General therapy groups—most focus on self-understanding and improving your overall relationships with others. The therapist leading the group will often ask members to define goals they would like to achieve within the timeframe of the group therapy program. Most of these groups contain both men and women, but some are specifically intended for men or women only.
Specialized therapy groups—there are several therapy groups for people with specific needs. These include groups that deal with women's issues, sexual assault, stress management, men's issues, parenting, and divorce. Before joining any therapy group, talk to the therapist to make sure that it's a good fit for you.
Support groups—differ from therapy groups in several ways. In many support groups, facilitators are not required to have professional credentials, although some may have them. Support groups are intended to offer general support by having members offer support to each other, whereas therapy groups improve behavioral patterns and social interactions in all types of relationships.
How Long Does Group Therapy Last?
Although some groups are time-limited, running anywhere from eight to 12 weeks, "most groups are ongoing with new people entering and people 'graduating' throughout the group's lifespan," Johnston explains. She adds that it's not unusual for people to stay in a group for a year, while others attend for a few months and do not return.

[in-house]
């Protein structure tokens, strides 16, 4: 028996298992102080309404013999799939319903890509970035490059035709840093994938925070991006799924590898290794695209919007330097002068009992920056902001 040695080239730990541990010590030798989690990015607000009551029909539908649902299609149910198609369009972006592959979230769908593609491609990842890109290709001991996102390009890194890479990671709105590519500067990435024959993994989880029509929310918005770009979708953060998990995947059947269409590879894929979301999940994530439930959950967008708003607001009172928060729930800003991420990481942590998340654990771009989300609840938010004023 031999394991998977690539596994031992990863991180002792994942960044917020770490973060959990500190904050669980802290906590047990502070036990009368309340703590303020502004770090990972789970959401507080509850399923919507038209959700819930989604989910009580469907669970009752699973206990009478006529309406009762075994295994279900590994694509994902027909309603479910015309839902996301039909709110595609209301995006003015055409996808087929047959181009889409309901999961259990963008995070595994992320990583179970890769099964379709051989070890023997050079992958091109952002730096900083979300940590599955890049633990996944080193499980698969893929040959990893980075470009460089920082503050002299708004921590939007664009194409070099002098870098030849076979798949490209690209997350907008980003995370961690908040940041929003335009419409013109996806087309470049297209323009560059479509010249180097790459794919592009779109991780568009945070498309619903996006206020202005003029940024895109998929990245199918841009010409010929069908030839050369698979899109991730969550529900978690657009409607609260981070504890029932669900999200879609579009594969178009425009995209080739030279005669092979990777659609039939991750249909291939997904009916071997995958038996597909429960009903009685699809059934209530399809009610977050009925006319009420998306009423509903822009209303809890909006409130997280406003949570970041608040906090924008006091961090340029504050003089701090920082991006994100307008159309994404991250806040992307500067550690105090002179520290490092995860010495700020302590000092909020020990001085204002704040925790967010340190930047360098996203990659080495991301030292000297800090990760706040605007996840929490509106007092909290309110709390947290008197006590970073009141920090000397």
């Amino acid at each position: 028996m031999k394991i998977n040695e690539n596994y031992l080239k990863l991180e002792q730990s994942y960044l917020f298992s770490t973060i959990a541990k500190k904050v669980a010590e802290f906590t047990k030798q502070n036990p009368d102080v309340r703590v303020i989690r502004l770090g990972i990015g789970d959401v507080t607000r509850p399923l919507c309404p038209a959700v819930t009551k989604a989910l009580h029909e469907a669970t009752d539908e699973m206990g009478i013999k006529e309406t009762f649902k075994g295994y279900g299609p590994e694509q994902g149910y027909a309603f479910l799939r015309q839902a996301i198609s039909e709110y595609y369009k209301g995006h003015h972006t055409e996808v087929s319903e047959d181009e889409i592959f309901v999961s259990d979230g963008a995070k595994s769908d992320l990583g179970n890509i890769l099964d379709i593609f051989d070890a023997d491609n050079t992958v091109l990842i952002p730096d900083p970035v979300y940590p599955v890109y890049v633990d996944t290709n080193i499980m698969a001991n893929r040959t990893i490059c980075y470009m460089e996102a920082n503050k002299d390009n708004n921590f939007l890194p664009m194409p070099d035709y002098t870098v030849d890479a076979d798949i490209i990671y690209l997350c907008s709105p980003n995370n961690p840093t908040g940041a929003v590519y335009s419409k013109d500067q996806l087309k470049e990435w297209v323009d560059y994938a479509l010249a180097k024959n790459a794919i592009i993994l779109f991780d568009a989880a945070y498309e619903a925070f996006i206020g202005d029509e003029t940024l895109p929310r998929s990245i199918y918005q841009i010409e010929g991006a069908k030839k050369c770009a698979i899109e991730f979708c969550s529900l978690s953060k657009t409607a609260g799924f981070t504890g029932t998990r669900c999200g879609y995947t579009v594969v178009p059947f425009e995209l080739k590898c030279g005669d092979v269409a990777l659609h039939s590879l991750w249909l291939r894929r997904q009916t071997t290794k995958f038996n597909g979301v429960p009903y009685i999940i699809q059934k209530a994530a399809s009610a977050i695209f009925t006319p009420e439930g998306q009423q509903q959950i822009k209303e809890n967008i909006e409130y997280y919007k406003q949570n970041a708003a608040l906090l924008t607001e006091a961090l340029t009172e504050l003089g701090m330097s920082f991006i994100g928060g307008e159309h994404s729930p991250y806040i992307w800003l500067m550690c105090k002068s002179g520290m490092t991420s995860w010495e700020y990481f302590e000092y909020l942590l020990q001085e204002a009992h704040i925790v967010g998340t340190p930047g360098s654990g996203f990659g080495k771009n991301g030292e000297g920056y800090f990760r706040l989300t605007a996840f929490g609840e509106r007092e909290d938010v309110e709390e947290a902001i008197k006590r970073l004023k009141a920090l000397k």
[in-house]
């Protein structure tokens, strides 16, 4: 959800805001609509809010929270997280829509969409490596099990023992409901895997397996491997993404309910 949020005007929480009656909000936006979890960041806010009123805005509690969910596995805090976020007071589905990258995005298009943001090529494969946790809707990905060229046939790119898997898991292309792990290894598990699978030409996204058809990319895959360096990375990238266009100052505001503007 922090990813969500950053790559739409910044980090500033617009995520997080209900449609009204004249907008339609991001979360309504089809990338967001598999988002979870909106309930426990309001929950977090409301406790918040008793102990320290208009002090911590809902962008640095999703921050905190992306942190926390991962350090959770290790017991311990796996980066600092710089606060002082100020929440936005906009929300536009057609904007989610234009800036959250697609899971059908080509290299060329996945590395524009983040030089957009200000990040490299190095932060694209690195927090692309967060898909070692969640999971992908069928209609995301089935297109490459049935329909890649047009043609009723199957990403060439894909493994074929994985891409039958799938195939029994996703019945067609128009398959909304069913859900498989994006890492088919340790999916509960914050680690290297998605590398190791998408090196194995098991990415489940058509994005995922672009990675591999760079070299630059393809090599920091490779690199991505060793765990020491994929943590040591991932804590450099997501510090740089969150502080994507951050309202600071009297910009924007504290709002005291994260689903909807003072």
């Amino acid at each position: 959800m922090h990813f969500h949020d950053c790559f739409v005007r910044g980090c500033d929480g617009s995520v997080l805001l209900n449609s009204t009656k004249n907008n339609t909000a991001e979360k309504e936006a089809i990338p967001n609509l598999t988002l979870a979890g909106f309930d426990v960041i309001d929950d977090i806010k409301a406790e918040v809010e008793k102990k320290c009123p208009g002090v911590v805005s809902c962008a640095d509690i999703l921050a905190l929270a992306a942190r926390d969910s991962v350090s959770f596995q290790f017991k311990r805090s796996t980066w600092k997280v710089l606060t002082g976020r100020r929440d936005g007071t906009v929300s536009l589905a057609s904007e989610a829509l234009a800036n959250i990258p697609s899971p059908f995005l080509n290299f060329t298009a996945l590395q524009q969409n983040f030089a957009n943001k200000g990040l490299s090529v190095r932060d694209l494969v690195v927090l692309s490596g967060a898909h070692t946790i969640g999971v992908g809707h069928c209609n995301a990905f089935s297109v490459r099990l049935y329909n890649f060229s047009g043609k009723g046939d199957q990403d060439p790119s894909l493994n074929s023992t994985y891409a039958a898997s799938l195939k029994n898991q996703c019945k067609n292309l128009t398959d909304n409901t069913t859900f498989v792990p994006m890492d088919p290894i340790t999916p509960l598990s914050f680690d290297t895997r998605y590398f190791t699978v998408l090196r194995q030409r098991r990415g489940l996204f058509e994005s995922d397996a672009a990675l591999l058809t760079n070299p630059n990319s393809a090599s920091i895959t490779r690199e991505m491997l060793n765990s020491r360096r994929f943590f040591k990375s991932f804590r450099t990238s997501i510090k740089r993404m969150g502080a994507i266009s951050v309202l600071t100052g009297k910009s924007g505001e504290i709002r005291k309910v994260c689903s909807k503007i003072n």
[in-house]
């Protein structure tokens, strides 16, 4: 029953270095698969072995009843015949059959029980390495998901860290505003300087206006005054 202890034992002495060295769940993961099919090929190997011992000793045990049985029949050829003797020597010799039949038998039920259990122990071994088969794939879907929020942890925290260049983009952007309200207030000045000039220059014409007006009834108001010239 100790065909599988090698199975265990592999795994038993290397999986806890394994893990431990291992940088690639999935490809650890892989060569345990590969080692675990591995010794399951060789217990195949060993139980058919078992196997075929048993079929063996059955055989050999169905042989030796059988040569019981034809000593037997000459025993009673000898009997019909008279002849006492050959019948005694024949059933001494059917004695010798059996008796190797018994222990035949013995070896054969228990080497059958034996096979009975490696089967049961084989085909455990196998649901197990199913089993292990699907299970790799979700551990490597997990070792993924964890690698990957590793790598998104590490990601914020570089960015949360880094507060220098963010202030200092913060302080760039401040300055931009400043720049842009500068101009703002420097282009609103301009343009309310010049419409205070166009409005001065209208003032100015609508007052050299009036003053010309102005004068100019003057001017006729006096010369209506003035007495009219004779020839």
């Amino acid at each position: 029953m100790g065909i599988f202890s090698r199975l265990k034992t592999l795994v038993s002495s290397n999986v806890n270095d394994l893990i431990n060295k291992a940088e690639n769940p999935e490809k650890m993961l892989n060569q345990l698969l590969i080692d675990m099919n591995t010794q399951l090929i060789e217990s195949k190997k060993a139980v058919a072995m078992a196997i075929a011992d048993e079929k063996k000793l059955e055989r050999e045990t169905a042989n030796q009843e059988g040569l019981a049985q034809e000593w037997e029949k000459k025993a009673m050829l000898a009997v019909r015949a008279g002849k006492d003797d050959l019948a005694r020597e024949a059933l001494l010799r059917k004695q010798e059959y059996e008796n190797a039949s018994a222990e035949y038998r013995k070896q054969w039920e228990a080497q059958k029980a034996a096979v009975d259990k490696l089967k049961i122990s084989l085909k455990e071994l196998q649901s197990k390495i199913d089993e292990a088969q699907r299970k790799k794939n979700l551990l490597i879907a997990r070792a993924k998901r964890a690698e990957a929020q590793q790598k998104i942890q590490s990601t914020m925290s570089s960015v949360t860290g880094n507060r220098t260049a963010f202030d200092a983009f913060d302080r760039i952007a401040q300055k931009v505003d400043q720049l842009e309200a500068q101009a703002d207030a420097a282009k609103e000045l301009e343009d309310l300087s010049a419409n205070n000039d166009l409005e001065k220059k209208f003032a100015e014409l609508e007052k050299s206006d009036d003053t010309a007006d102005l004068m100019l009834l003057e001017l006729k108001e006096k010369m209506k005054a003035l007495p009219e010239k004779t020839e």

When looking for a group, ask for specific information on how the group works. Can members leave and rejoin at a later time? Does the group run for a certain timeframe and then start a new cycle? Asking questions ahead of time will help you determine if a potential group will meet your needs.
Deciding when to leave a group is another issue. In most situations, therapists will require that you explain to members why you are leaving, so that participants don't feel abandoned or angry.
Paying for Group Therapy